There is a coolness to contactless NFC payments and some perfect applications. Mass transit is ideal, which in the US alone covers 35 million trips each weekday. Globally, more than 247 billion public transport trips were made in 39 countries in 2015. That’s a lot of fares. And instead of piling in dollars, euros, rupees, or yens into a collection box, the NFC card offers a perfect solution for getting people through the turnstyle.
The Reserve Bank of India, which seems to like mandates more than consumer evolution is becoming a driving force in NFC rollout, which Bank Info Security talks about today.
- As part of its ongoing push toward cashless payments, India is taking steps to ramp up the use of contactless payments, which are already becoming more common in Japan, South Korea, Australia, the U.K. and the U.S.
- RBI is requiring card issuers to launch contactless cards and merchants to upgrade their infrastructure to accommodate them. It has created rules for securing the transactions, stressing the need to balance security and convenience
- In addition, the finance ministry has asked all banks to issue near-field communication-enabled contactless credit and debit cards for all customers.
Unlike the U.S. where a PIN is not used, India will require a second authorization factor.
- Card-not-present transactions for cards issued in India, including for contactless transactions, are secured with an additional factor of authentication, such as a PIN or a dynamic one-time password
But the industry is nearing a tipping point on contactless.
- Globally, over 1.5 billion contactless payment cards were expected to be issued by the end of 2018, accounting for 50 percent of all payment cards shipped, Visa reports.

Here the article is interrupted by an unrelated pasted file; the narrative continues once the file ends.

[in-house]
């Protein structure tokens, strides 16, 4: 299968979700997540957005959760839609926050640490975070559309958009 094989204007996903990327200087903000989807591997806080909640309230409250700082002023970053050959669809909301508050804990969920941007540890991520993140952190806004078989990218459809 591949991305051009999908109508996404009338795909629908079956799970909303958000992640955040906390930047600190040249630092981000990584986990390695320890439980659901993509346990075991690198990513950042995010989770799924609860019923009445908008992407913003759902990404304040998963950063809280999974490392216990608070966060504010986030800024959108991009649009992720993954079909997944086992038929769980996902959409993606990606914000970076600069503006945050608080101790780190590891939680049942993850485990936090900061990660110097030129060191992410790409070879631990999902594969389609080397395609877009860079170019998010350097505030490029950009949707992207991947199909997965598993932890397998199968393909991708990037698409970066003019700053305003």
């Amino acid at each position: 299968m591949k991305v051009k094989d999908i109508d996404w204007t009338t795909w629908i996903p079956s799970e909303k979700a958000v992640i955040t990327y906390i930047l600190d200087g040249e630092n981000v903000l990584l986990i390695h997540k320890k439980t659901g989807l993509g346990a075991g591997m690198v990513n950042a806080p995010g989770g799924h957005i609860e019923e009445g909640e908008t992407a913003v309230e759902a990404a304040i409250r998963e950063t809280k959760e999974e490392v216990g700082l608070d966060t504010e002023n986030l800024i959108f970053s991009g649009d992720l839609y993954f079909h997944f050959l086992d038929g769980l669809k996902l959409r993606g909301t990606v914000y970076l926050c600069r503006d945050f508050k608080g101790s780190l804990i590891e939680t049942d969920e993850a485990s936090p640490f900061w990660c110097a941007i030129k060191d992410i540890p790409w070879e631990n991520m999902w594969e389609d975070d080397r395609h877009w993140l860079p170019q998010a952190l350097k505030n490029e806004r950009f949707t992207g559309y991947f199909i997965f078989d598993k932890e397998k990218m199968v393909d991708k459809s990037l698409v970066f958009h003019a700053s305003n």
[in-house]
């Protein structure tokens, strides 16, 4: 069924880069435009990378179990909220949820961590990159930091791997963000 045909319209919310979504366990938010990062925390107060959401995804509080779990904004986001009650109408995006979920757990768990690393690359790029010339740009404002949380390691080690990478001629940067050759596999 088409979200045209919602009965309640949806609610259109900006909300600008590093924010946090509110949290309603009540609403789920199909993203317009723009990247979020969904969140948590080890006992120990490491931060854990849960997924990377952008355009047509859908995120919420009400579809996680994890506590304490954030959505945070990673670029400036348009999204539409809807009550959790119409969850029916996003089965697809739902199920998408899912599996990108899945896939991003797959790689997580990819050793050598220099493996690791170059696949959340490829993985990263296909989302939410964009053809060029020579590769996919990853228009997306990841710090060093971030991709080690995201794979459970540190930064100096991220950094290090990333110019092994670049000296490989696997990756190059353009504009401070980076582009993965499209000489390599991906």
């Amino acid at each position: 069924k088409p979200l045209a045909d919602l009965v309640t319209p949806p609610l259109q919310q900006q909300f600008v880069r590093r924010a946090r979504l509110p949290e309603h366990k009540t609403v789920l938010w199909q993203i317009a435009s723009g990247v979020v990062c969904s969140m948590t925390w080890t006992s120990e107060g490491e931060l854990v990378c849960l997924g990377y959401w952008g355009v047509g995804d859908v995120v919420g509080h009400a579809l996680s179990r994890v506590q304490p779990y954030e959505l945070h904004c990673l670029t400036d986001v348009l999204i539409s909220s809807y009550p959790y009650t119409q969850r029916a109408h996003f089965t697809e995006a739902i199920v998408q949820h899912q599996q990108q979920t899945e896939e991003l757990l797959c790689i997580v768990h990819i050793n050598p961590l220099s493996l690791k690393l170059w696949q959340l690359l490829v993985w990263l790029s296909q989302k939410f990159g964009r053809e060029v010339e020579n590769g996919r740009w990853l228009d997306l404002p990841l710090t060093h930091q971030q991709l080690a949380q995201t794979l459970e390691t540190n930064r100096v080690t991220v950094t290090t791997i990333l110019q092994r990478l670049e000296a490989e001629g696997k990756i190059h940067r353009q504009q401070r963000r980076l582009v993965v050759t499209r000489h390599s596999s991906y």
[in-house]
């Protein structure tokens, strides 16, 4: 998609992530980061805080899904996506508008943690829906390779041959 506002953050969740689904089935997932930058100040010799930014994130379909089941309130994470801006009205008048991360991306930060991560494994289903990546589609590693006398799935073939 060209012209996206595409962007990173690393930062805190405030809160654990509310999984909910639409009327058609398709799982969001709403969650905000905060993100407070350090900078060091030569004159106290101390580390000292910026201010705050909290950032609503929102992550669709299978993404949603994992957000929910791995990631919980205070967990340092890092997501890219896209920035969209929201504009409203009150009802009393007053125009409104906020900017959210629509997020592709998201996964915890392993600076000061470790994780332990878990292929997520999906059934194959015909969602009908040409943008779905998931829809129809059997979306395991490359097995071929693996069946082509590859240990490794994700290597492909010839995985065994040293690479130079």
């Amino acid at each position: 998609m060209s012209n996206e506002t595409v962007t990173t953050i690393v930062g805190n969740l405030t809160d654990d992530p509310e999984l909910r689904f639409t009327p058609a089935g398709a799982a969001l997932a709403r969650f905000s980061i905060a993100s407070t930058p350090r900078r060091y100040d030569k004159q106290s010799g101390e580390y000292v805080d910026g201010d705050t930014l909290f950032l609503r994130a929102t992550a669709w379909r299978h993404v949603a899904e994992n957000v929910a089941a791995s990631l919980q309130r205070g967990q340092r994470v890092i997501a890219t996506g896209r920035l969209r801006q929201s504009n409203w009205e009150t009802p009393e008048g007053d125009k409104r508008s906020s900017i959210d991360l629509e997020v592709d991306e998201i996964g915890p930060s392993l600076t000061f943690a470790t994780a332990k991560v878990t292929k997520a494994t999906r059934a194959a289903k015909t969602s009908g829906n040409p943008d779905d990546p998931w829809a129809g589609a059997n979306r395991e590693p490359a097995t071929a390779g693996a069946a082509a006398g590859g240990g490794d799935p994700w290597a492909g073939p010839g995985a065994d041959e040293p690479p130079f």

- Some 20 million Visa contactless cards have been issued in India since the effort was launched in 2015. Plus, 1 million terminals have been installed in India to handle these cards.
- Nearly 94 percent of payment card transactions are contactless in Australia, according to Visa’s Ramachandran.
- Countries in the Asia Pacific region, such as Australia, Taiwan, and Japan, have witnessed a higher penetration rate of contactless payments compared to other countries, researchers say.
Security is the largest issue, particularly as mobile devices play such an important role.
- But Venkatachalapathi, principal architect, Ezetap Mobile Solutions Pvt. Ltd., explains in a blog post: “The NFC functions on your phone go into active mode only when you want them to. For instance, the chip will get activated only when you checkout at a retail store with contactless POS. The chip won’t even work if your phone is in standby as it needs to be invoked by you.”
For now, expect steady, aggressive growth in NFC payments. An NFC flash will get you on the way to work (and home) quicker.
Overview by Brian Riley, Director, Credit Advisory Service at Mercator Advisory Group